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I’m at the point where I have to add an argument to a subroutine that is called in several areas of the code. The new argument is only useful in the new code I’m writing. Adding the argument everywhere it’s called is tedious and invasive, so I’m looking for an alternative.

In C++ I would make the default value of the argument NULL, and I would only use the values if the pointer is not NULL in the routine.

To mimic this in Fortran I renamed the old subroutine and made a new subroutine with the old name that calls the new subroutine with the old code inside of it. The extra argument is given a dummy memory space before calling the new subroutine with the old code. I know that’s confusing. Here's an example:

subroutine func(a,b,c,d)
! Declare a,b,c,d

! compute values

return
end

I want to add the argument e here. So I do this:

subroutine func_with_e(a,b,c,d,e)
! Declare a,b,c,d,e

! compute values

return
end

subroutine func(a,b,c,d)
! Declare a,b,c,d
double precision e(length)

! fill e with dummy values

call func_with_e(a,b,c,d,e)

return
end

The way I wrote this e is always used (unlike the C++ NULL pointer example), but I could always add a second argument to flag whether to use e or not. The existing code base calls the function func, and when I want to use e I use func_with_e.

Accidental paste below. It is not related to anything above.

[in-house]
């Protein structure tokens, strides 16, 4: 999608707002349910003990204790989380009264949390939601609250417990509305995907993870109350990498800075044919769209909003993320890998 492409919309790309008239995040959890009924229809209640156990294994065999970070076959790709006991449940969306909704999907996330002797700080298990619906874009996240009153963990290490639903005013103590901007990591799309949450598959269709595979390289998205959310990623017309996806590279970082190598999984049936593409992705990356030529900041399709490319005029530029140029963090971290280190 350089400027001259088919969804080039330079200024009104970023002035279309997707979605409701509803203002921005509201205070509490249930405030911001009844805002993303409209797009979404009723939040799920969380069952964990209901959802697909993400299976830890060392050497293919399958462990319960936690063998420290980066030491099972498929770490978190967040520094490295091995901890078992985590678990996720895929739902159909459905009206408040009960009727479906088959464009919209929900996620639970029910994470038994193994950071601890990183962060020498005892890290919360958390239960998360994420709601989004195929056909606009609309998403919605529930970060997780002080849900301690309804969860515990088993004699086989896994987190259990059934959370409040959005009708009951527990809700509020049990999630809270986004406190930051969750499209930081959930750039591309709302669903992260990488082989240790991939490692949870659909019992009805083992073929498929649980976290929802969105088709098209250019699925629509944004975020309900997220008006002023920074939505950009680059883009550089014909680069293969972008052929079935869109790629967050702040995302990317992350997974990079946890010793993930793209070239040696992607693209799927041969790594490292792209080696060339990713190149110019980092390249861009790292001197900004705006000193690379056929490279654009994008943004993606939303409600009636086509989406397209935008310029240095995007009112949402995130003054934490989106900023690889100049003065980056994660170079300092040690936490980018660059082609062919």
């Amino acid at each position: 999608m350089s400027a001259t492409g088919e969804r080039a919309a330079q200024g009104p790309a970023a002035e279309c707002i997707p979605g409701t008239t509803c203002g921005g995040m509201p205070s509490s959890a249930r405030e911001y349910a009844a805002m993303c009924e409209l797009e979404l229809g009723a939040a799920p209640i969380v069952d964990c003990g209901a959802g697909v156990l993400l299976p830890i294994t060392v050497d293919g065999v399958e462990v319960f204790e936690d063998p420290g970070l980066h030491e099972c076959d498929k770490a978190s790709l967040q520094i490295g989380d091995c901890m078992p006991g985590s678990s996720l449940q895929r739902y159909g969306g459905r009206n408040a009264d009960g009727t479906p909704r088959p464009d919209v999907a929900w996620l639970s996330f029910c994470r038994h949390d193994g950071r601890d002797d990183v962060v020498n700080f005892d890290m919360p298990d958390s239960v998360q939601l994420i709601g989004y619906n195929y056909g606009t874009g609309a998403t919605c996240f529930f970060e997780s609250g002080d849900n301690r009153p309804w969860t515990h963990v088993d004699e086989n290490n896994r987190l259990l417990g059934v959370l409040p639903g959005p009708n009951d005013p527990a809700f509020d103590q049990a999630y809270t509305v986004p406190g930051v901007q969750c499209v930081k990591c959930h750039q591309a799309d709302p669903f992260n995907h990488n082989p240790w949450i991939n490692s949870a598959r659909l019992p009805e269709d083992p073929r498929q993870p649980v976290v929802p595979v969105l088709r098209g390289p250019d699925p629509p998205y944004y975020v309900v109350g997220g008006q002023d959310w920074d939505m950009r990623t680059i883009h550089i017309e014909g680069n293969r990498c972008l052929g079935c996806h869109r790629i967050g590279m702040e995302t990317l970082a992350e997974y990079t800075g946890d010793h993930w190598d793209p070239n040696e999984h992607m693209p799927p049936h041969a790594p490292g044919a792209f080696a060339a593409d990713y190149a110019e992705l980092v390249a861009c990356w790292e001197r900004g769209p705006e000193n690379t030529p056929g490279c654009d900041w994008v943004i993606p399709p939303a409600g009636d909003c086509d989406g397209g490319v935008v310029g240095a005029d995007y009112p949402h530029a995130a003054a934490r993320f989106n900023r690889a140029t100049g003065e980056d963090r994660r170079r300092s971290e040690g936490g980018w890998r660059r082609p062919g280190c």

Is this a viable strategy? Can anyone speak from experience if this enhances or degrades maintainability? It’s quite inconvenient to not have default values, but it is obviously inconvenient to go through this nonsense too. Is there any way I can get this behavior to happen at compile time rather than runtime? Note that I can't use any Fortran 90 or higher functionality.

EDIT: Thanks for the responses everyone. I have decided against ENTRY because it is just too unclear.

My only concern is the long-term viability of this approach. What if one of these functions gets 10-20 different "signatures". Every single one would have to be updated, and the chance for error increases. I guess that is life though.

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Writing new code in FORTRAN 77 is certainly not going to enhance maintainability, so why not go straight for using ENTRY? –  francescalus Jan 23 at 23:18
    
Thanks for the edit first of all. Second, these guys insist this is as maintainable as a code can be. I can't change the language. I need to find a way to do the best with what I have. –  DSM Jan 23 at 23:26
    
My point, although perhaps not well made, was that, to a F77 programmer ENTRY may be quite natural here. –  francescalus Jan 23 at 23:39
    
Haha, I thought you were using ENTRY to refer to any other language. Like why not go straight for java/C++, etc. Thanks, I will look up ENTRY. –  DSM Jan 23 at 23:48
    
You could task the genius who insists on using f77 with going through the code and adding the extra argument everywhere. –  george Jan 24 at 13:39
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1 Answer 1

If you really need FORTRAN77, you can use ENTRY statement as suggested in commentaries. But this feature was made deprecated in any newer Fortran version. Also it makes your code less readable (like GOTO statements).

Thus, your approach of introducing a new function with a new name seems as good as ENTRY to me.

If you want to change argument list of the existing subroutine, you can use gen-interfaces (& warn-interfaces) compiler switches or some good static analyser to find all places where it is used.

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